‘Bawaal’ movie review: Varun Dhawan and Janhvi Kapoor struggle in bizarro romance

After a few charming scenes, Nitesh Tiwari’s World War II-referencing drama becomes a heavy and heavy-handed moral science class

July 21, 2023 12:18 pm | Updated 02:56 pm IST

A still from ‘Bawaal’

A still from ‘Bawaal’

Hindi films rarely require a serious provocation to scoot off to Europe. Think of DDLJ, Hero No. 1, Zindagi Na Milegi Dobara, and the simple, existential reasons that prompt their trips. In recent years, though, something curiously has changed. A need for relatable characters in realistic settings has made it harder and harder to justify the sudden decamping abroad. In Queen (2013), Kangana Ranaut turned up in Paris for her ‘solo honeymoon’, after being deserted by her fiancé. The magnificent French capital is also where Ajay (Varun Dhawan) and Nisha (Janhvi Kapoor) arrive first in Nitesh Tiwari’s Bawaal. “It’s our second honeymoon,” Ajay tells the visa officer, beaming. He’s lying.

We first encounter Ajay as an image-conscious primary school teacher in Lucknow. He is a buff blowhard, still living off his parents (nicely played by Manoj Pahwa and Anjuman Saxena) and planting carefully concocted tales in the minds of his students and fellow teachers so they hold him in high regard. He has no interest in his job — teaching history — and spends most of his time cultivating and pruning his ‘image’. It’s the driving principle of his life, and the sole reason he’d married Nisha, a pretty girl from a well-to-do family who would boost his middle-class profile.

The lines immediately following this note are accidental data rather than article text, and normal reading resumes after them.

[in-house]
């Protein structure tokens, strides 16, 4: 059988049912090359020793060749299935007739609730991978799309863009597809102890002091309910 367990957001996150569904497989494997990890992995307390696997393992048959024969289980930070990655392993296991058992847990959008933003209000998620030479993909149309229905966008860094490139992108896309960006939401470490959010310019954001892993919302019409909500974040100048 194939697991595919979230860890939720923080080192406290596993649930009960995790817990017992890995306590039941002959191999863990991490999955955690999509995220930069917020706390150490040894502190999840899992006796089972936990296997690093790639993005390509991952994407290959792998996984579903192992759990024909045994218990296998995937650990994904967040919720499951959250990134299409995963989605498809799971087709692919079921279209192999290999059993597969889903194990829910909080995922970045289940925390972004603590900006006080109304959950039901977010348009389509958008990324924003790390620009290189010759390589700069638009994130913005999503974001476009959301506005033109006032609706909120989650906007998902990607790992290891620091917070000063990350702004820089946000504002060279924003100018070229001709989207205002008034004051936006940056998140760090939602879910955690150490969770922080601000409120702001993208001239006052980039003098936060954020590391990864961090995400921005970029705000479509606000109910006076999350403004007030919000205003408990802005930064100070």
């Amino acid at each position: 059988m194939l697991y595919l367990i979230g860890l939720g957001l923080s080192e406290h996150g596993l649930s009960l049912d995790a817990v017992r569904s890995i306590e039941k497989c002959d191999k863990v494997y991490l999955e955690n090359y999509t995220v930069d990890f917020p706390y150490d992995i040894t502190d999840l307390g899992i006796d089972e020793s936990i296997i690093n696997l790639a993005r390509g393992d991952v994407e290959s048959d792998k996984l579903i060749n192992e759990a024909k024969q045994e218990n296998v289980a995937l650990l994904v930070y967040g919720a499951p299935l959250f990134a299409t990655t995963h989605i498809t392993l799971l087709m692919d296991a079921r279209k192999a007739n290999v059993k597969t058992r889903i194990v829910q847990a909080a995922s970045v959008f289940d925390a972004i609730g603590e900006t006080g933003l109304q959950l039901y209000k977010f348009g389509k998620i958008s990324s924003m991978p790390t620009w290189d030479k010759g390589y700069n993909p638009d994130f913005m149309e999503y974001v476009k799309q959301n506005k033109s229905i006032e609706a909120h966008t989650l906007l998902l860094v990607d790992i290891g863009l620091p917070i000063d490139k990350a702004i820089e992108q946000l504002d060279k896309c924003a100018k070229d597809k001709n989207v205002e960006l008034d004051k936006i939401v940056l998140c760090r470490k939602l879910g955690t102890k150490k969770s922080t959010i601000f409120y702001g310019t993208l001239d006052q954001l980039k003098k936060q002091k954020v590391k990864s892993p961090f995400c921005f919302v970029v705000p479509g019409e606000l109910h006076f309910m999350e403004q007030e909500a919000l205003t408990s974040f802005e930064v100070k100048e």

Bawaal (Hindi)
Director: Nitesh Tiwari
Cast: Varun Dhawan, Janhvi Kapoor, Manoj Pahwa, Anjuman Saxena, Vyas Hemang, Pratiek Pachori
Run-time: 137 minutes
Storyline: An image-conscious history teacher mends his relationship with his wife while on the World War II Trail in Europe

Turns out, Nisha has epilepsy, reason for Ajay to not take her anywhere lest she have a seizure and embarrass him publicly. Tiwari and his co-writers — Piyush Gupta, Nikhil Mehrotra and Shreyas Jain (the story is by Ashwiny Iyer Tiwari) — don’t couch the entitlement and cruelty of a selfish loser like Ajay. After a particularly frustrating episode at home, he rides into school in a foul mood. When a student ribs him for his limited knowledge of World War II, Ajay slaps him, only to find the boy’s father is a local MLA. Of course, the affronted politician is played by Mukesh Tiwari; the actor’s face a model of comic deadpan indignation.

If Bawaal is brisk and involving so far (there’s charm in how Tiwari directs ordinary domestic scenes or captures the Lucknow patois), it gets increasingly strange here on. Suspended for 30 days, with permanent termination looming, Ajay comes up with a plan to clear his name: he would go on the World War II Heritage Trail and teach his students through social media. Nisha, who, by now is on the verge of divorcing him, tags along (“I want to give it another chance,” she explains, a compulsion held up as virtue in so many Hindi film marriages).